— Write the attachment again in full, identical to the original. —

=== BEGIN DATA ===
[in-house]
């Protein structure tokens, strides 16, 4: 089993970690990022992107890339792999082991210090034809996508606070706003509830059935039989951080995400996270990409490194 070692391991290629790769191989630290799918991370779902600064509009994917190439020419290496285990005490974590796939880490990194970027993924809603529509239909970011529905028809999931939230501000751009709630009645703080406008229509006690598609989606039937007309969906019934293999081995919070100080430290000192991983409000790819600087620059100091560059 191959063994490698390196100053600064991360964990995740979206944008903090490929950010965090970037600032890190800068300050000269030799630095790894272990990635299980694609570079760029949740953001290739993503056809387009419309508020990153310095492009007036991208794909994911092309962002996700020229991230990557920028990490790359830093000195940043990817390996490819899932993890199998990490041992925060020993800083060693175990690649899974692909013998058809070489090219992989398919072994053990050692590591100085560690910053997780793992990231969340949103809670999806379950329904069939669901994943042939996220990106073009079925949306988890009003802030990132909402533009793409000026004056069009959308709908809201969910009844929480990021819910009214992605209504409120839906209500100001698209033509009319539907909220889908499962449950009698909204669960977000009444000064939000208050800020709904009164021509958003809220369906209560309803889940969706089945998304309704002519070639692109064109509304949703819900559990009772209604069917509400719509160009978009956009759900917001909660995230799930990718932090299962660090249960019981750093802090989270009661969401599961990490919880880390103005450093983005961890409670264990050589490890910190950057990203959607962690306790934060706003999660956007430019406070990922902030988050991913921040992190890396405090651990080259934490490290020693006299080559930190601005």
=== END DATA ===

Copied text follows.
[in-house]
């Protein structure tokens, strides 16, 4: 089993970690990022992107890339792999082991210090034809996508606070706003509830059935039989951080995400996270990409490194 070692391991290629790769191989630290799918991370779902600064509009994917190439020419290496285990005490974590796939880490990194970027993924809603529509239909970011529905028809999931939230501000751009709630009645703080406008229509006690598609989606039937007309969906019934293999081995919070100080430290000192991983409000790819600087620059100091560059 191959063994490698390196100053600064991360964990995740979206944008903090490929950010965090970037600032890190800068300050000269030799630095790894272990990635299980694609570079760029949740953001290739993503056809387009419309508020990153310095492009007036991208794909994911092309962002996700020229991230990557920028990490790359830093000195940043990817390996490819899932993890199998990490041992925060020993800083060693175990690649899974692909013998058809070489090219992989398919072994053990050692590591100085560690910053997780793992990231969340949103809670999806379950329904069939669901994943042939996220990106073009079925949306988890009003802030990132909402533009793409000026004056069009959308709908809201969910009844929480990021819910009214992605209504409120839906209500100001698209033509009319539907909220889908499962449950009698909204669960977000009444000064939000208050800020709904009164021509958003809220369906209560309803889940969706089945998304309704002519070639692109064109509304949703819900559990009772209604069917509400719509160009978009956009759900917001909660995230799930990718932090299962660090249960019981750093802090989270009661969401599961990490919880880390103005450093983005961890409670264990050589490890910190950057990203959607962690306790934060706003999660956007430019406070990922902030988050991913921040992190890396405090651990080259934490490290020693006299080559930190601005």